Jo Ann Hill, Linda Parks and Savanna Reynolds, 8, from left, look through Hill's appartment near I-81 that was destroyed by a tornado Thursday, April 28, 2011 in Glade Spring, Va. Several homes and trucks stops along I-81 were severly damaged. (AP Photo/Jeff Gentner)
NEW YORK, NY. (AP) -- New York Gov. Andrew Cuomo says today that cold temperatures will leave "tens of thousands" of people whose homes have been damaged by the superstorm needing other places to live.
He says "it's going to become increasingly clear" that homes without heat are uninhabitable as temperatures drop. He says that means that residents who have been reluctant to leave their homes will have to, and that they'll need housing.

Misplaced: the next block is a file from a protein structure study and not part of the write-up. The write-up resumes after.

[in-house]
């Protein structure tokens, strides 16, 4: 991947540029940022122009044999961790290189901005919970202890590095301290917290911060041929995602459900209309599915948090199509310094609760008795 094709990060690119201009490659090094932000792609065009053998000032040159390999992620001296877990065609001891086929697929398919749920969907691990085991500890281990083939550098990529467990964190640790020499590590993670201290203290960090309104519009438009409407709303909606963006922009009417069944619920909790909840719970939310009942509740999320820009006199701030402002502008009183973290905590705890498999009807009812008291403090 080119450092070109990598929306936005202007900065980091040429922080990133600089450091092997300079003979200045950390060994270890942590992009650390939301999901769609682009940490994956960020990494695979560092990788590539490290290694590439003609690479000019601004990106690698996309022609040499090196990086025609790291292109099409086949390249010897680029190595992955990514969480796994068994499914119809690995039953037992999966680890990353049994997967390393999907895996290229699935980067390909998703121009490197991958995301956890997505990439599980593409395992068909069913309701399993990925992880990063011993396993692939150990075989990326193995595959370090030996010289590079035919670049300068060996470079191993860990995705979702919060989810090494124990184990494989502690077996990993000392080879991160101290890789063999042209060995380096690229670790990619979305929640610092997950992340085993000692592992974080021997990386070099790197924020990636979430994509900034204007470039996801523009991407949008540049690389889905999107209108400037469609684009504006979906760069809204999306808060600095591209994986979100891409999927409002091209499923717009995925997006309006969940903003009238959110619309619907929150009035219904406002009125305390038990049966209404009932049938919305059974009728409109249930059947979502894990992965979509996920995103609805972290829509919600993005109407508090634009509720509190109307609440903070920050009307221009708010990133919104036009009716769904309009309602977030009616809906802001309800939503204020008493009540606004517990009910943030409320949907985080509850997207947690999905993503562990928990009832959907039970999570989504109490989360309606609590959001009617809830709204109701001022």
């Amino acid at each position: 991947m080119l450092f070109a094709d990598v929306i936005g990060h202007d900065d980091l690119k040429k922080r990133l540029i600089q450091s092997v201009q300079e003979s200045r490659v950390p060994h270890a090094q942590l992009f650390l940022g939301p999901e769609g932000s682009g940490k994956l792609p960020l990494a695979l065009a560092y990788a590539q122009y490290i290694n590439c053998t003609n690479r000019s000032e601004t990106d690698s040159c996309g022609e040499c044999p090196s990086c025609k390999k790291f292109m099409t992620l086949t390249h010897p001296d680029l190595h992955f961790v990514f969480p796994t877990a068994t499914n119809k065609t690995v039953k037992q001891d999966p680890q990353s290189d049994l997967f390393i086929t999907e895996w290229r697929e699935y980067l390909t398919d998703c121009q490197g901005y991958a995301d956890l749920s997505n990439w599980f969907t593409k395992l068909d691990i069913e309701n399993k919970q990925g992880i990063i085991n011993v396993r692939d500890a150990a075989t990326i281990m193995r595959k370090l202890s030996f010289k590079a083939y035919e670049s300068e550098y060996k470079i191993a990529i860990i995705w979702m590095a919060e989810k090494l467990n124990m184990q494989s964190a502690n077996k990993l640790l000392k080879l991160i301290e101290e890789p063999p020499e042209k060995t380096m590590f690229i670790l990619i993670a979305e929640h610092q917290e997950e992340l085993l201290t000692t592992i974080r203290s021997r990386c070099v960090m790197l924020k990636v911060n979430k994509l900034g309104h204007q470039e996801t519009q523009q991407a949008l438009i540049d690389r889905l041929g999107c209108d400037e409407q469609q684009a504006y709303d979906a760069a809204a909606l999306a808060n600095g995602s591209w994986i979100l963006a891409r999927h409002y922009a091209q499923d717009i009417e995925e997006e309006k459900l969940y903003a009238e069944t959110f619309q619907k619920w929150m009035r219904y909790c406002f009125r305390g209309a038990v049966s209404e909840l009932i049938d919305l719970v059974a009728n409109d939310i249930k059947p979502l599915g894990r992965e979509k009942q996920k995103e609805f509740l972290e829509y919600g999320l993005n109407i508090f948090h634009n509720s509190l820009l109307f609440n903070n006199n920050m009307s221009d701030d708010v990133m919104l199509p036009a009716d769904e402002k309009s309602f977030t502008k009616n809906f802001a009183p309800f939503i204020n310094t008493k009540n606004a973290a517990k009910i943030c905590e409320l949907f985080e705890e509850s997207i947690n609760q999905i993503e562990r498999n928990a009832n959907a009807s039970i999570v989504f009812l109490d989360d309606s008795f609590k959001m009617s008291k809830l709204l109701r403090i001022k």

New York City Mayor Michael Bloomberg says the city expects that it will have to find housing for 30,000 to 40,000 people.
Latest figures put some 730,000 residents in the NY region without power. While trains and subways are nearly fully operational, Gov Cuomo says commuters should expect delays, as schools in the area reopen for business, many after being closed for a week.
Hurricane Sandy made landfall earlier this week and caused devestation along a large portion Eastern Seaboard of the United States. Thousands remain without even the basics as rescue crews work to provide food, shelter and other necessities for the people in areas affected by the superstorm.
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